Jill S. Schneiderman
- S.B., Earth Science, Yale University, 1981
- M.A., Earth Science, Harvard University, 1985
- PhD, Earth Science, Harvard University, 1987
Jill Schneiderman earned her PhD studying metamorphic rocks in the New England Appalachians. After completing a postdoctoral fellowship at the Smithsonian examining heavy minerals in the Nile and its delta, she focused her geological research on sediment provenance studies. Her geological fieldwork has taken her from the Appalachian mountains to the Yangtze delta and many locations in between. Schneiderman’s most recent scientific research focuses on microplastics in terrestrial sands on Cape Cod. Additionally, using feminist approaches to critical science studies, she is engaged in debates about the proposed designation of a new geological epoch termed the “Anthropocene.”
Schneiderman has long been intellectually active at the intersection of science and social justice. For example, in 1997, she received funding from the National Science Foundation to develop and teach a first-in-the-nation interdisciplinary course on earth science and environmental justice. As a Congressional Science Fellow for the Geological Society of America in the US Senate during the 104th Congress she advised the Senate minority leader on science and environmental issues. In 2003, Professor Schneiderman was a Fulbright fellow at the Centre for Gender and Development Studies, University of the West Indies in Trinidad and Tobago where she pursued research on women and water resources on the island. In 2009 she was a Fellow of the Association for Contemplative Mind in Higher Education developing curriculum on geologic time and contemplative practice. In addition to her numerous peer-reviewed papers in natural science and the humanities, she is the editor or co-editor of four books: The Earth Around Us: Maintaining a Livable Planet (2003); Exploring Environmental Science with GIS (2005); For the Rock Record: Geologists on Intelligent Design (2009); and Liberation Science: Putting Science to Work for Social and Environmental Justice (2012) and blogs regularly on the topic of science and spirit.
Departments and Programs
For complete list contact professor directly
Schneiderman, J.S. “The Anthropocene Controversy,” in Grusin, R. ed. Anthropocene Feminism, University of Minnesota Press, 2017. 169-195.
Schneiderman, J.S. “Against All Odds: A Geologist Revels in the Unlikely Reality of Life on Earth.” Review of A Most Improbable Journey: A Big History of Our Planet and Ourselves by Walter Alvarez, Science 354 (6512) 4 November 2016: 559.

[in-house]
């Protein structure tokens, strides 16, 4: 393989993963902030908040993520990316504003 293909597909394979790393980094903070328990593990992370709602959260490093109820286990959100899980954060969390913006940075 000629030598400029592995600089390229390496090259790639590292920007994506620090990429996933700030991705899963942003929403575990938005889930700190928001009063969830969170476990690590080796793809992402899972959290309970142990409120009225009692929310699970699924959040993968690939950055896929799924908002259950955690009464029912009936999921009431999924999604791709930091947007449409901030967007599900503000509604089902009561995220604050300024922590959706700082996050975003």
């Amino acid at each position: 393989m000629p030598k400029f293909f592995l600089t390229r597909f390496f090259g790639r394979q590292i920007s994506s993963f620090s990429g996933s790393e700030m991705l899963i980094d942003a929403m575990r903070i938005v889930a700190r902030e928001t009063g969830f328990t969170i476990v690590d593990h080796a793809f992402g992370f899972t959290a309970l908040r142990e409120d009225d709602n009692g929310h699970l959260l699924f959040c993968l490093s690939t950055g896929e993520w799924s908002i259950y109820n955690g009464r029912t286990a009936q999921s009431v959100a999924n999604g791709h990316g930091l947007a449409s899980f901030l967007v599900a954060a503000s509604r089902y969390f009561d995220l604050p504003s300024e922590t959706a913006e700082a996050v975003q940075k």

Schneiderman, J.S. “Microplastics in Dune Sands, Outer Cape Cod, Massachusetts,” Geological Society of America Abstracts with Programs 48.7 (2016) doi: 10.1130/abs/2016AM-282703.
*Hoch, O. and Schneiderman, J.S. Study of “Longshore Variation of Grain Size Distribution Along the South Shore of Long Island, New York: Test of a Sediment Transport Model.” Geological Society of America Abstracts with Programs. 48. 2 (2016): 21.
Schneiderman, J.S. “Naming the Anthropocene.” philoSOPHIA: A Journal of Continental Feminism. 5.2 (Summer 2015): pp. 179-201.
Price, J.R., Wilton, D.H.C., Tubrett, M.N., Schneiderman, J.S., Xudong, F., Peresolak, K. “Predicting radioactive accessory mineral dissolution during chemical weathering: The radiation dose at the solubility threshold for epidote-group detrital grains from the Yangtze River delta, China.” Chemical Geology 393-394 (2015): 93-111.
Schneiderman, J.S. “Geologic Time,” in Trefil, James ed. Discoveries in Modern Science: Exploration, Invention, Technology, Vol. 2. Farmington Hills, Michigan: Macmillan Reference USA, 2015. 434-439.
Schneiderman, J.S. “Uniformitarianism,” in Trefil, James ed. Discoveries in Modern Science: Exploration, Invention, Technology, Vol. 3. Farmington Hills, Michigan: Macmillan Reference USA, 2015. 41169-1172.
Schneiderman, J.S. “Geologic Map That Changed the World,” in Trefil, James ed. Discoveries in Modern Science: Exploration, Invention, Technology, Vol. 2. Farmington Hills, Michigan: Macmillan Reference USA, 2015. 431-434.
Joyce, J., Nevins, J. and Schneiderman, J. “Animals in Common: Commodification, Violence and the Making of Workers and Ducks at Hudson Valley Foie Gras,” in Gillespie, K. and Collard, R. eds. Critical Animal Geographies. New York: Routledge 2015. 93-107.